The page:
Not a single mention of God.
He promised public works projects.
Not a single mention of building a wall or securing our borders. This is not to say that he won’t. This is not to say that he will prohibit the social conservatives in national office to run roughshod over LBGTQ rights or immigrant rights. David Duke is still happy. Very.
But he promised bridges and roads.
Greg Jarrell, community organizer, Charlotte, N.C.
Two knocks on the door before the sun was all the way up this morning. The first was a woman who looked to be hitting rock bottom. She wanted a place to sit and something warm to eat. Her short-term and long-term prospects look pretty dim, honestly, and would be roughly the same whether the donkeys or the elephants won.
The second was a man who wanted to think creatively about how to build a new place premised on love and mutual care …. The work he wants to do is just as daunting, and just as hopeful, today as it was before the reds and blues got re-sorted.
We have what we need, y’all, to build a more beautiful world. We have — we are — communities of abundance that can build alternatives to the politics of fear and scarcity.
Kyndall Rae Rothaus, pastor, Lake Shore Baptist Church, Waco, Texas
The grief, shock, fear, and betrayal I feel are all very real. Far too many women, people of color, LGBTQ, Muslims, etc. are hearing the message loud and clear that this country does not care about their safety or well being. It is absolutely devastating to see hate receive such overwhelming support. So to those who are frightened or hurting, I care. … To those of you who don’t get what the problem is, I truly don’t understand you at all right now. But I hope that we will find a way to love each other too, even though right now I just feel betrayed and bewildered ….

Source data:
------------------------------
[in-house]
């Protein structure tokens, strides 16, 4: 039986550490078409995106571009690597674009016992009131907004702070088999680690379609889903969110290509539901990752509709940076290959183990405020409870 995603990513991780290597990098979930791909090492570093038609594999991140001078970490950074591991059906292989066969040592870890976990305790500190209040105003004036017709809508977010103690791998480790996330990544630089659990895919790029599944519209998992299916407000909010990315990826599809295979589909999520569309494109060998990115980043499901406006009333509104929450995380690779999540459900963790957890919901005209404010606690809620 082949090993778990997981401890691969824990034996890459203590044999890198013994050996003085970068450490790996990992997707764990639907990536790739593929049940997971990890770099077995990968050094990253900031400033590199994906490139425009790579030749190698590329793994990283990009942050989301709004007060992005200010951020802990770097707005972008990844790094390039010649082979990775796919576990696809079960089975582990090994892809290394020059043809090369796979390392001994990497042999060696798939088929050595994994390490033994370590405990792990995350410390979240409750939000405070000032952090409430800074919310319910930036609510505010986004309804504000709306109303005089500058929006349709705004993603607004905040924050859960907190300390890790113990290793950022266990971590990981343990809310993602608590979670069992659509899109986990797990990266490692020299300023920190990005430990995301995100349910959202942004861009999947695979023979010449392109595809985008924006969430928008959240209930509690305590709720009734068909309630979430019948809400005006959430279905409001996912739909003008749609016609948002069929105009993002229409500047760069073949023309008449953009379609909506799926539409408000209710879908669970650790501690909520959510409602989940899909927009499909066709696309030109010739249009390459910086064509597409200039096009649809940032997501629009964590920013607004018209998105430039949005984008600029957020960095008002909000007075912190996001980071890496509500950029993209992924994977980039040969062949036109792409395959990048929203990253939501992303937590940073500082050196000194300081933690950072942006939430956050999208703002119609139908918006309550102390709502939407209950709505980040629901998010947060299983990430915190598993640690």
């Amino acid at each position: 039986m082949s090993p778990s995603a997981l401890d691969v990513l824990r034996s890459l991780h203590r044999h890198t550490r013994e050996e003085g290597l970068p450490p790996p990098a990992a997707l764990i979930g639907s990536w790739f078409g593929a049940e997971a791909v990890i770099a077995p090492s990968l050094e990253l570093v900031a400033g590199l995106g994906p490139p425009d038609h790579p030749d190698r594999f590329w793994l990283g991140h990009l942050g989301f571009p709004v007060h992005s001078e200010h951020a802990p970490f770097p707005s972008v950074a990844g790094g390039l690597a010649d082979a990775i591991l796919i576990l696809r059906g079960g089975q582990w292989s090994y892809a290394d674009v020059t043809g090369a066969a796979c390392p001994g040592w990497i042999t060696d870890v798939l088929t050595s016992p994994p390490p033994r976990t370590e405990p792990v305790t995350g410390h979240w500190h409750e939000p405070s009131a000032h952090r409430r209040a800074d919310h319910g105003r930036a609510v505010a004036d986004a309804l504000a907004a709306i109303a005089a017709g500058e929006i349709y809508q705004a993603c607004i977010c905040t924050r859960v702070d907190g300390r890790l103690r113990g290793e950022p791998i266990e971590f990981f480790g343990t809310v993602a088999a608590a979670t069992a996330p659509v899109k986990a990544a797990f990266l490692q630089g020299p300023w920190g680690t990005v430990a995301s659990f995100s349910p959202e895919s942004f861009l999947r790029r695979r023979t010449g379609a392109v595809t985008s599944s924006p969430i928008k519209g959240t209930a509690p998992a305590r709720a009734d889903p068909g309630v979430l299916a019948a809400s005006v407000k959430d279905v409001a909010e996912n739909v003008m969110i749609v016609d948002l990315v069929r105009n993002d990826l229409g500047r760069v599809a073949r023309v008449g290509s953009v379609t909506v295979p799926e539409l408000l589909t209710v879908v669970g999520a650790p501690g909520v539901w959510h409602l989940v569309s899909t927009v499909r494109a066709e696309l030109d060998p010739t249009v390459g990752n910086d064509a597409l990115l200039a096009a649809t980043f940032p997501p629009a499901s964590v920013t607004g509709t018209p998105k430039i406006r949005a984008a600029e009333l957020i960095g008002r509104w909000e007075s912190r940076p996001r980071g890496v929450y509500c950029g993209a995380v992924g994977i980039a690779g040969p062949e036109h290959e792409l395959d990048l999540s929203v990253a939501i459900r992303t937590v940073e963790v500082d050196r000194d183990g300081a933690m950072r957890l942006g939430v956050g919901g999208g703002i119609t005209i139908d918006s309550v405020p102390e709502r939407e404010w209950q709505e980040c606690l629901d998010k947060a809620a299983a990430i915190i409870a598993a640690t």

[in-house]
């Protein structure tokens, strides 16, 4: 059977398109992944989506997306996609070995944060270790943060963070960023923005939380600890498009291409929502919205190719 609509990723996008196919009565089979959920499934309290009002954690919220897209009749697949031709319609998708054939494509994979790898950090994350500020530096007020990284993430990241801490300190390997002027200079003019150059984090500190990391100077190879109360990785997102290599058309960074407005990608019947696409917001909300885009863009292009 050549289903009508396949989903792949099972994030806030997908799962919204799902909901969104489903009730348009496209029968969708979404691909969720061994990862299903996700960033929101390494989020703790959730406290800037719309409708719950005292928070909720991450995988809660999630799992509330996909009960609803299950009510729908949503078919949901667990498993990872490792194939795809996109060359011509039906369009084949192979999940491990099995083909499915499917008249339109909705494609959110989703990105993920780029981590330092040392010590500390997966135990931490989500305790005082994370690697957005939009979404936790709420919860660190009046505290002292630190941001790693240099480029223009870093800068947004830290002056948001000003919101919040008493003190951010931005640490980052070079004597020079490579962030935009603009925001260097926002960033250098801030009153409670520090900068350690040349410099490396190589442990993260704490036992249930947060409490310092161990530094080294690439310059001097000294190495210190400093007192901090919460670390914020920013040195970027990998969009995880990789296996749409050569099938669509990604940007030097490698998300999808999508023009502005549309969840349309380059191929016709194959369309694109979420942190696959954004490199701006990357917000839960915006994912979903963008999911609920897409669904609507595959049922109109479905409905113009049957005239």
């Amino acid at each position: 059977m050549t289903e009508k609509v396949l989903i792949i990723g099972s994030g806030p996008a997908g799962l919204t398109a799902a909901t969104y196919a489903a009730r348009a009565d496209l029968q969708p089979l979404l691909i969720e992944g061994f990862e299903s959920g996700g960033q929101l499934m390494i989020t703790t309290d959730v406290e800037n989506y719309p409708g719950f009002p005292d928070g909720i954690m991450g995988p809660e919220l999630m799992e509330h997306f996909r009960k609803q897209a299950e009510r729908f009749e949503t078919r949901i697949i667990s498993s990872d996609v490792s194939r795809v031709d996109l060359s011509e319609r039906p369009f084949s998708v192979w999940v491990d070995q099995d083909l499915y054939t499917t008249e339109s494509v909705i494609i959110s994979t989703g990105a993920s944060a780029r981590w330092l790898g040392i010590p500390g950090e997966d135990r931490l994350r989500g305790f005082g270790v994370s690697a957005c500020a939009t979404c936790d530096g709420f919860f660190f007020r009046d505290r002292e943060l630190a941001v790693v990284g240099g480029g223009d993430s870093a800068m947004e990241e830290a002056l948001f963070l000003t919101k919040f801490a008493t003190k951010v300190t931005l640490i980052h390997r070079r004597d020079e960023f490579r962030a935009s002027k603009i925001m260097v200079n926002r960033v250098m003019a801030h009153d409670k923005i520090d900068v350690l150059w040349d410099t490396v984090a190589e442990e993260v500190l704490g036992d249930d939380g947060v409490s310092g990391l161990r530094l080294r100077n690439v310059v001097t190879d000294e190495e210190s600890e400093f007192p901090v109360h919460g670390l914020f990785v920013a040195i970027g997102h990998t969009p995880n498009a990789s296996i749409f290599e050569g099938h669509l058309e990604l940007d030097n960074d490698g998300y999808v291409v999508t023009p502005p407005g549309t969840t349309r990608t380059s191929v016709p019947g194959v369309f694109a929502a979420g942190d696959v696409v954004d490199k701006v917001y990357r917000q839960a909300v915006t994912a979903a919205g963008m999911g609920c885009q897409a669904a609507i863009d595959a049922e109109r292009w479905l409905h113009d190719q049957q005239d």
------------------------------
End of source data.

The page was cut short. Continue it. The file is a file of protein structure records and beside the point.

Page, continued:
Michael Usey, pastor of College Park Baptist Church, Greensboro, N.C.
… Today we grieve. Tomorrow we turn back to fighting for justice, truth, and love, in God’s good name.
To all who are Muslim, who are LGBTQ, who may be undocumented, who are unsheltered, who may be Jewish or atheist, to those who are not wealthy, to those on death row, to those who are vulnerable and all others who aren’t white, straight, and Christian: I and the rest of the radical Baptists at College Park will continue to stand with you, come what may.… Meanwhile, I am numb with despair.
Steve Wells, pastor of South Main Baptist Church in Houston
Perfect fear casts out love. It is not in the Bible, and it is true. When I am afraid that my best days are behind me, when I am afraid that my position is eroding, when I am afraid I cannot provide for those I love, my fear takes me to places I would otherwise never go.
Perfect loves casts out fear. That is in the Bible and so it is even more true. Each of us will choose to live our lives out of a base of love or of fear. … I resolve today to live out of love. To love those near to me.
Angela Yarber, author and activist
What makes me most sad is that Trump is a mirror reflecting the bigotry of much of America. Also in this mirror are the reflections of queers worried that, as he has promised, some of the few rights we have recently obtained will be stripped away and our families will be torn apart. Reflected are Latinx and Muslim friends worried that, as promised, they will be forced to leave. Reflected are Black friends whose very beings will continue to be, as promised, criminalized without reason. Reflected are women whose bodies, in word and deed, are not their own. It is a sad day for my little queer family. It is a sad day for countless minorities in America. It is a sad day.